West Virginia University’s land-grant mission underscores its obligation to serve the public and the state of West Virginia by promoting economic development, enhancing the well-being and the quality of life of the people of West Virginia, and increasing opportunities for the citizens of the state through workforce education, lifelong learning, and outreach to every county.

West Virginia University is the only institution in West Virginia – and one of only 6% of institutions nationwide – to earn the Carnegie Foundation for the Advancement of Teaching “Community Engagement Classification.”

WVU’s dedication to its service mission is manifested through its instructional programs, educational outreach, initiatives and centers, and through four structures that engage external constituencies and support public service.

Economic Development

The Office of Research and Economic Development assists WVU researchers in advancing their results and putting that knowledge to work improving lives. The research enterprise of West Virginia University is diverse, richly talented, progressive, and focused on the goal of making people’s lives better in the highest tradition of an American land-grant institution of higher education.

Well-being and Quality of Life

The Robert C. Byrd Health Sciences Center advances the health of West Virginia’s residents and addresses health challenges that face the state and the nation.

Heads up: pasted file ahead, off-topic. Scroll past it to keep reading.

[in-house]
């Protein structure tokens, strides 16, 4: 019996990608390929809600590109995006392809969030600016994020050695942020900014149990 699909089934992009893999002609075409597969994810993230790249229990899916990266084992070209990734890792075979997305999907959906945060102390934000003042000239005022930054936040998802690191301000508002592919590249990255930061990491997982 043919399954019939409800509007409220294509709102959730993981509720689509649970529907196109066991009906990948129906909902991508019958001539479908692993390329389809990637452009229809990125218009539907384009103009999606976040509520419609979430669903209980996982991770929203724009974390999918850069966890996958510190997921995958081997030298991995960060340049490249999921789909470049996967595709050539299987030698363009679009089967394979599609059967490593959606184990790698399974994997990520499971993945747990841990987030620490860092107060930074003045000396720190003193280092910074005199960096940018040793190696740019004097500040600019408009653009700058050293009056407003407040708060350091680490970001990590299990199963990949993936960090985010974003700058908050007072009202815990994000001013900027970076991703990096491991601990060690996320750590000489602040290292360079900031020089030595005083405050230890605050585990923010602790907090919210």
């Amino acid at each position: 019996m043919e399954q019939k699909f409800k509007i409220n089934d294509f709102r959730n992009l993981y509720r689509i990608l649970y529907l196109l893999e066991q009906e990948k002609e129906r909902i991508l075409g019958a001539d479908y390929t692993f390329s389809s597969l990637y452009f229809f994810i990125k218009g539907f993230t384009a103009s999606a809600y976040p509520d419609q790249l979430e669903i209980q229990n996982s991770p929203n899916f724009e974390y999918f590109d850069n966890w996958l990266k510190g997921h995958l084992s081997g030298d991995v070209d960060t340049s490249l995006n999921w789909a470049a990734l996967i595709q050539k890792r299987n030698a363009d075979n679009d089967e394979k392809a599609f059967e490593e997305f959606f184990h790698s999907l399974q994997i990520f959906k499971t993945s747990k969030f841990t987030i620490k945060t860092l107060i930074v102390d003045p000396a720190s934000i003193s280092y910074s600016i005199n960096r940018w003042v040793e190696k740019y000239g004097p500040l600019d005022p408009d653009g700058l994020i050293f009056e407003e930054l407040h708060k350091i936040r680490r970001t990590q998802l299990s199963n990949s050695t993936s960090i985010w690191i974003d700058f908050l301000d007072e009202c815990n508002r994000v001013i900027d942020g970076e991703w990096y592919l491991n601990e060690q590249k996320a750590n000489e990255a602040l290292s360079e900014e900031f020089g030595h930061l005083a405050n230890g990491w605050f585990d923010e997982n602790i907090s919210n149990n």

The Smith-Lever Act of 1914 created a Cooperative Extension Service for each land-grant institution. The purpose of the Extension Service was to disseminate the findings of the universities’ agricultural stations and provide training and programs on home economics and other practical subjects. WVU has sustained its commitment to the state by supporting an Extension Service office with a faculty presence in all of West Virginia’s 55 counties, staffed by faculty county agents.

The educational programs and initiatives of the WVU Extension Service focus on service to the state and exemplify West Virginia University’s commitment to the public good by connecting the knowledge and research of WVU with citizen and community needs. The Extension Service’s programs are driven by four major initiatives: (1) 4-H youth development; (2) family and health; (3) agriculture and natural resources; and (4) community, workforce, and economic development.

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Commitment to Diversity, Equity, and Inclusion

West Virginia University is committed to ensuring that all persons, including women, people of color, persons with disabilities, veterans, and persons of different religions, sexual orientations, ages, and international, ethnic, and economic backgrounds have the opportunity to benefit from the programs and services the University offers. The University helps students, faculty, and staff study and work in a climate of academic freedom and social responsibility, and develop the skills, knowledge, and self-esteem necessary to contribute positively as world citizens.